Grab Bag of Guided Meditations

Truly this an impressive How to Meditate: Links for Guided Meditation Practice from Contemplative Mind in Life. The meditations are led by a few different groups, many loosely affiliated with the Vipassana tradition that spawned today’s mindfulness movement (as one critique put it, “Mindfulness Lite”) First, the meditators that came back from Asia in the 60s. These are the current popularizers of mindfulness you are likely aware of (Sharon Salzburg, Jon Kabat-Zinn, Joseph Goldstein, etc.) and also some of their instructors (S. N. Goenka, Geshe Kelsang Gyatso, etc.). There are also meditations by those more aligned with academic research and health and wellness concerns (UC San Diego Center for Integrative Medicine, Diana Winston at Mindfulness Awareness Research Center, Secular Humanist Contemplative Group at Harvard, Zindel Siegel of Mindfulness Based Cognitive Therapy). There are one or two that don’t really fit into these camps (Shinzen Young is one).

What won’t you find here? There’s not much Zen, but beyond that there’s not much in the way of the next generation. This is pretty much a baby boomer’s list – a very specific group that has done much to make popular and make secular. Just an observation. Definitely worth checking out.

Pema Chodron’s “How to Meditate” — A Minor Classic?

photo by Aravind Jose T (creative commons)

Here’s a review of How to Meditate: A Practical Guide to Making Friends with Your Mind I wrote a couple years ago. What I like so much about the book is that, beyond being a competent how-to manual, it addresses the difficulties — many of them emotional — that meditators often face:

Recommended. I have read quite a few meditation books and this is one of the better ones, for sure. The key is the subtitle — because really only section one is devoted to the technique of meditation. After that this book rather artfully addresses various difficulties meditators face — whether it be the ceaseless wandering of the mind, the surge of unpleasant emotions, the discomfort of crossed legs.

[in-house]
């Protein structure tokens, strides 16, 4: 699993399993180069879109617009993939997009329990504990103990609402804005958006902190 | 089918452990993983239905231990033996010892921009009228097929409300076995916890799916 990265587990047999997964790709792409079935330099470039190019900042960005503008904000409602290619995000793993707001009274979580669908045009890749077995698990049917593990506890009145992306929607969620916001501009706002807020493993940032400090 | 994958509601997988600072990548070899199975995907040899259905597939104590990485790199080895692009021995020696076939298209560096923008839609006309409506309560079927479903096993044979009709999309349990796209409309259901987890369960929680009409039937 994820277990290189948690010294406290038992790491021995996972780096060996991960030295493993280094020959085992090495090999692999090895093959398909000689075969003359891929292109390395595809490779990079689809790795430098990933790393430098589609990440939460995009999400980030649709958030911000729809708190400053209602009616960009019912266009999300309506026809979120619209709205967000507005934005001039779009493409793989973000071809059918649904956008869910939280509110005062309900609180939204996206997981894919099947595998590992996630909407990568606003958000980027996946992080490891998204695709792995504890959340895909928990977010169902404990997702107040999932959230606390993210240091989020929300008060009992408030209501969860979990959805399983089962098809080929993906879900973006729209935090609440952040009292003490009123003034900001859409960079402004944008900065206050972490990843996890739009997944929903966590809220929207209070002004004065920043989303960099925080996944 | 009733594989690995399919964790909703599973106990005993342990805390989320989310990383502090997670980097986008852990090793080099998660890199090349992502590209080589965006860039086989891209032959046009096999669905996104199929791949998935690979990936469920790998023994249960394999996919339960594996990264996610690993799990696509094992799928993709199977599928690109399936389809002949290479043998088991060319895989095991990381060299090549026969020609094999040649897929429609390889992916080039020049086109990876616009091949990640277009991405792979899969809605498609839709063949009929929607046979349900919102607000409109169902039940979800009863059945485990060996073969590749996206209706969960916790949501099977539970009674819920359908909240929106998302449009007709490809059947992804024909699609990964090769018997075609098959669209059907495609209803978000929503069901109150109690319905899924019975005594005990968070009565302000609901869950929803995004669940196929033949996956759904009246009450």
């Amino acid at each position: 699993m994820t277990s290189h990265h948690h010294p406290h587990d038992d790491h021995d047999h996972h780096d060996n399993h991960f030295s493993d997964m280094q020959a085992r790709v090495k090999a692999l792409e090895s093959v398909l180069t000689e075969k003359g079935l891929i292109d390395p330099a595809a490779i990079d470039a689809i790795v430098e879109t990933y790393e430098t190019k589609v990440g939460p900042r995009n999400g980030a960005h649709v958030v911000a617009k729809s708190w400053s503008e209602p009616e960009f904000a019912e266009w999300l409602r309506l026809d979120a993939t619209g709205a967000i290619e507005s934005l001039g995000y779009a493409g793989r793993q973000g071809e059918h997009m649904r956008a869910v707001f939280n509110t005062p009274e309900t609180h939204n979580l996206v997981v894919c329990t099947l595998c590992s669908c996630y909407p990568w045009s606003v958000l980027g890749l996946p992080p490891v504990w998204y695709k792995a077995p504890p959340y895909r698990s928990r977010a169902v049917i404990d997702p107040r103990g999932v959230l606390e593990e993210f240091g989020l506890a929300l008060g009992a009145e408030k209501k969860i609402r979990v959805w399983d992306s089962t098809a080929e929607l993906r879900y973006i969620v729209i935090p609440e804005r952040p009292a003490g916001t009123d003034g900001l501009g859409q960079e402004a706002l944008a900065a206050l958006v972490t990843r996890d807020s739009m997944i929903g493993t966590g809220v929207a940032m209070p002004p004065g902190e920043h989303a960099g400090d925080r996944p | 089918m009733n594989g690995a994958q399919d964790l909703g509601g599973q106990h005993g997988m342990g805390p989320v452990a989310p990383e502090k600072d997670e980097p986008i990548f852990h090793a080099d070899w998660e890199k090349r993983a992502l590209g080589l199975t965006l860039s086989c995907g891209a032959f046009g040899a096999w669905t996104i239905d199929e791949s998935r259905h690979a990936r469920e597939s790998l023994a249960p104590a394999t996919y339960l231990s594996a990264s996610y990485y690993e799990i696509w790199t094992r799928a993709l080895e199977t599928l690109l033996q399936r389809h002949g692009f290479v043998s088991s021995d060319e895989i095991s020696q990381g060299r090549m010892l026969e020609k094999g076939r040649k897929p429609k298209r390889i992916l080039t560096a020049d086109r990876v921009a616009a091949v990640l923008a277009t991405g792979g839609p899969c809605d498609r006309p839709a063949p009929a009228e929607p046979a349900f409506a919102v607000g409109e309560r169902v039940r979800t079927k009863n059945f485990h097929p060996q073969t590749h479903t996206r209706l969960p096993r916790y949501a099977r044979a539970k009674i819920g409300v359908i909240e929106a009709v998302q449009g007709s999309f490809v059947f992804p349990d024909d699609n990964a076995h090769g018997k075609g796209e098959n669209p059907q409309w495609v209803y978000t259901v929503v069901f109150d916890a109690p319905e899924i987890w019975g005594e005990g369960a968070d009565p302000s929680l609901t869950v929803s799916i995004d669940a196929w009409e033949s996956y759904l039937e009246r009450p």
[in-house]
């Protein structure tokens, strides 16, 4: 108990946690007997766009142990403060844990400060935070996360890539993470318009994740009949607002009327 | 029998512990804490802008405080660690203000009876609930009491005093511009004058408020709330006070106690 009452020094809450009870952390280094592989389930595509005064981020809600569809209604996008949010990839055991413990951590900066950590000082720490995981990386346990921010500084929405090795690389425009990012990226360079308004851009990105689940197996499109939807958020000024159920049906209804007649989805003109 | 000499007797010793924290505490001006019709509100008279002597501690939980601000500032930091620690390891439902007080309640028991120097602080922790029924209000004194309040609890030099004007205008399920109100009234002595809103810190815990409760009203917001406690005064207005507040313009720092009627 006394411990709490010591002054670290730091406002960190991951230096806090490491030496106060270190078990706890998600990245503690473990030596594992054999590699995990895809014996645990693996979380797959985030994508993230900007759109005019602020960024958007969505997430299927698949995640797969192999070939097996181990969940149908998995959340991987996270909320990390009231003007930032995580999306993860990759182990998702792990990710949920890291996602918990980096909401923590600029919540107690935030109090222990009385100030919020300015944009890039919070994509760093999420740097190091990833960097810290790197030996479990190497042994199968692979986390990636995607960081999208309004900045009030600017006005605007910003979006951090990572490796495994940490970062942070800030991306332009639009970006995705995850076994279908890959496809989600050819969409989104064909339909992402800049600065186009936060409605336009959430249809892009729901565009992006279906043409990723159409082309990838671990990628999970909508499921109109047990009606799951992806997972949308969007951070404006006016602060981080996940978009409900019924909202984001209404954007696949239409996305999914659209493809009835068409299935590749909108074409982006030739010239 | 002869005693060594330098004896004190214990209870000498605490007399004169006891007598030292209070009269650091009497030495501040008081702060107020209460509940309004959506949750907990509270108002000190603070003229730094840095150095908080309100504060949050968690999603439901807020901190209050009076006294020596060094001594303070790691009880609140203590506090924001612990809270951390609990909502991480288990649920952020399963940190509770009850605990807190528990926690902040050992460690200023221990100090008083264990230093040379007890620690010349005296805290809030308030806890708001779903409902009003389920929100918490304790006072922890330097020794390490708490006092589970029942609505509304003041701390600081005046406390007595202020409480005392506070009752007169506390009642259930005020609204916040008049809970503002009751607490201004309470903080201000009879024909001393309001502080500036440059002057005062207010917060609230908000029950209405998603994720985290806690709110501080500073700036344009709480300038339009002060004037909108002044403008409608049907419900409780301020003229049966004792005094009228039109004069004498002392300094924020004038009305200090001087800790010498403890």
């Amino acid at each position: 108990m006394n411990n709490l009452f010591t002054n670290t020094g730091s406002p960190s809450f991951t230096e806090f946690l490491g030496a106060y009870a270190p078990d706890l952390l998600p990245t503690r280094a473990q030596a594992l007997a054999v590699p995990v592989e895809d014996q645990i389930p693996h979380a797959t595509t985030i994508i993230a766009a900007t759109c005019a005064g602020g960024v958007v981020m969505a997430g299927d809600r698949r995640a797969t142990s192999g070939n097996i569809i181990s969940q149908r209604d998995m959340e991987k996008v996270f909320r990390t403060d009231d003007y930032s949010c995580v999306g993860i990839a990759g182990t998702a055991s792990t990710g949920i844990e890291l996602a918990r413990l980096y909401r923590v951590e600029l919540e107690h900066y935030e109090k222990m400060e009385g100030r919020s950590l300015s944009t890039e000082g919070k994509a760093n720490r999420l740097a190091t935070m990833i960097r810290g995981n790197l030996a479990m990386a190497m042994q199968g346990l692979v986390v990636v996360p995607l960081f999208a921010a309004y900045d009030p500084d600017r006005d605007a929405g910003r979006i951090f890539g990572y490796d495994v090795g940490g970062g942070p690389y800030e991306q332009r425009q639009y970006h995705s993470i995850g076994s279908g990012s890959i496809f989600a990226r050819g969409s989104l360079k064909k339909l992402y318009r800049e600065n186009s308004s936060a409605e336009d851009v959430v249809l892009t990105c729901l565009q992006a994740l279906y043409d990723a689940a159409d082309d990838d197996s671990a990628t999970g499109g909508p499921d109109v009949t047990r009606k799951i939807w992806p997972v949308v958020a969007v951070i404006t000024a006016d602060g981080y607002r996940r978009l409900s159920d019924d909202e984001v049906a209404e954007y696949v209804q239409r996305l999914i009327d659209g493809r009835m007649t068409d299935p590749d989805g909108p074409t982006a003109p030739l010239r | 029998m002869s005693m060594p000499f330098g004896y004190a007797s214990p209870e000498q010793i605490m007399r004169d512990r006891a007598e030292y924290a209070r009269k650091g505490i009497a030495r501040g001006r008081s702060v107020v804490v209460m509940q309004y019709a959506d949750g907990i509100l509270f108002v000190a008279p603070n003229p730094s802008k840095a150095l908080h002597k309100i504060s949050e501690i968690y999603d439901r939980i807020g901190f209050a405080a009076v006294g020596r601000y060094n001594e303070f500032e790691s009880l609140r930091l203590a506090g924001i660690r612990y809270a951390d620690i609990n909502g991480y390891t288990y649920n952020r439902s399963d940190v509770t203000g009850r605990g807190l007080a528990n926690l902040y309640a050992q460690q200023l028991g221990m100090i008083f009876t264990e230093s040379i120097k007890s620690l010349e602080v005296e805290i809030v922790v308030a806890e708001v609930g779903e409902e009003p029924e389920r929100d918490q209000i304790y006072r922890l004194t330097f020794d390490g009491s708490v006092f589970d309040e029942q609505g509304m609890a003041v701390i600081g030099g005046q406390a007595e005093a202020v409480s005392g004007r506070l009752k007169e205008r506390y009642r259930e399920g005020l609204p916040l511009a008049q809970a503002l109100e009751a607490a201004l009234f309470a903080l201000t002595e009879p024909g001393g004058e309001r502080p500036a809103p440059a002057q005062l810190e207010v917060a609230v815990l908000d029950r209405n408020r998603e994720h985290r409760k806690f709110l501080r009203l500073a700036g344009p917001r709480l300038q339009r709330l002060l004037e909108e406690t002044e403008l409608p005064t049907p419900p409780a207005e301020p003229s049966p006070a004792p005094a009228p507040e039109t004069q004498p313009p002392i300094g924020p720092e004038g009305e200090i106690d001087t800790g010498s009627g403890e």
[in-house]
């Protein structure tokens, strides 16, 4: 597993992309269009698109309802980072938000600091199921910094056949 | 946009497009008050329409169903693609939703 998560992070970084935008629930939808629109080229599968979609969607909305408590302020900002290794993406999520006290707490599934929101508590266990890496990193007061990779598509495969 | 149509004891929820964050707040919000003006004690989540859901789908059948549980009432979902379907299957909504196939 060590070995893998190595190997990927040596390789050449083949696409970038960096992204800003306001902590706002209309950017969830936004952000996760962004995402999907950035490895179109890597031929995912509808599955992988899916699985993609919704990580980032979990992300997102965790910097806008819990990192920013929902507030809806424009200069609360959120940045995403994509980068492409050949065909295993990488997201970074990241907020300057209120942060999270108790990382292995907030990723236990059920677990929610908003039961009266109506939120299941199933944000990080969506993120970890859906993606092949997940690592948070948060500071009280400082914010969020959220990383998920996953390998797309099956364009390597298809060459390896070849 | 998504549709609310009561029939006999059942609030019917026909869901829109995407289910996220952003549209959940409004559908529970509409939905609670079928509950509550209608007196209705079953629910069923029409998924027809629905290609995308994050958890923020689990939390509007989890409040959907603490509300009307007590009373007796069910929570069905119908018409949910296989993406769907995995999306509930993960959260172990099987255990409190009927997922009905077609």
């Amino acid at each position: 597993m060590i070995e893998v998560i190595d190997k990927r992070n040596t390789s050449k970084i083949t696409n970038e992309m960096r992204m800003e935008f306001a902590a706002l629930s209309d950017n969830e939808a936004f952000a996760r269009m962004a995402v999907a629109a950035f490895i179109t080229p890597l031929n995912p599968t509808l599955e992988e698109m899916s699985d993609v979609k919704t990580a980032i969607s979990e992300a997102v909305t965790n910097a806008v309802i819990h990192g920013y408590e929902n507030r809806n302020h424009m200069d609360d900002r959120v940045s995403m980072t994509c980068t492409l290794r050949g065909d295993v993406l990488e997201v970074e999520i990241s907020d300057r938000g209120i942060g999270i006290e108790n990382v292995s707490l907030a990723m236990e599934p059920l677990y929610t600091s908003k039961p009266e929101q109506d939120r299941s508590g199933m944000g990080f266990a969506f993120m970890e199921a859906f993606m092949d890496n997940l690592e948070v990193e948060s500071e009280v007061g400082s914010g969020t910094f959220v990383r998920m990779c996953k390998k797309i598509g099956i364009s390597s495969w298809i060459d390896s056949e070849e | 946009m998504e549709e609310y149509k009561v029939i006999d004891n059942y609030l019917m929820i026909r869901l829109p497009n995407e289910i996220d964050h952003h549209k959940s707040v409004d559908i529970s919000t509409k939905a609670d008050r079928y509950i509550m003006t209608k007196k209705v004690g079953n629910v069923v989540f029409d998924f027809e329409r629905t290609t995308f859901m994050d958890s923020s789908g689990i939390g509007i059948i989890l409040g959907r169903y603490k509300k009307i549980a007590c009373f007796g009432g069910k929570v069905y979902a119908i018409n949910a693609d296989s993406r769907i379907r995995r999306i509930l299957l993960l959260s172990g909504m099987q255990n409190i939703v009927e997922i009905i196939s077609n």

The book is actually more like a handbook of psychological difficulties one might encounter during meditation, and some very handy suggestions as to how one might deal with them. It’s interesting to me that Chodron studied under Chogyam Trungpa Rinpoche. I believe it was he that said Buddhism would come to the West as a psychology.

The writing is fresh and direct and mostly steers clear of jargon. She writes about meditation in ways that are just different enough from other things I’ve read that I found myself underlining quite a lot in the book. Many of her book covers note that she is the author of “Things Fall Apart” — perhaps one day they’ll note that she’s the author of How to Meditate. She might just have a minor classic on her hands

Local Meditation Instruction – Los Feliz Neighborhood

If you’re an LA Eastsider — that is, on the East side of Los Angeles — and looking for a group to sit with, you might try InsightLA. I’m not affiliated with them, but have taken a few of their classes and they’ve all been good.

Every Monday at 7 p.m.:
InsightLA Los Feliz Community Sit
3910 Los Feliz Blvd. on University of Philosophical Research campus – there is ample parking in the lots.

We will start with a 30-40 minute sitting meditation with guidance in the beginning, (sometimes) followed by 10-15min walking meditation. The teacher will then give a short talk. We will end with a period of discussion either about the talk or about your mindfulness practice.

Email Meditation Course

Ever heard of such a thing? I tell you, it’s better than you think. Of course, it would be preferable to sit with a group or a friend or a teacher — but in absence of those people — or while they’re not around, why not try this?

The style is called Aro Meditation, and it’s a fairly obscure Tibetan branch of Buddhism, by their own account.

You simply type in your email address and they send you a weekly email with meditation instructions, and some thoughts about meditation, each week.

The weekly reminder is quite handy for developing the habit. And the prompts are interesting. They say it’s 18 weeks, but I got emails for longer. But they were never bothersome, nor did they ever become spam in any way.

I am not affiliated with them in any way, but I tried it and if you’ve read this far — you should too!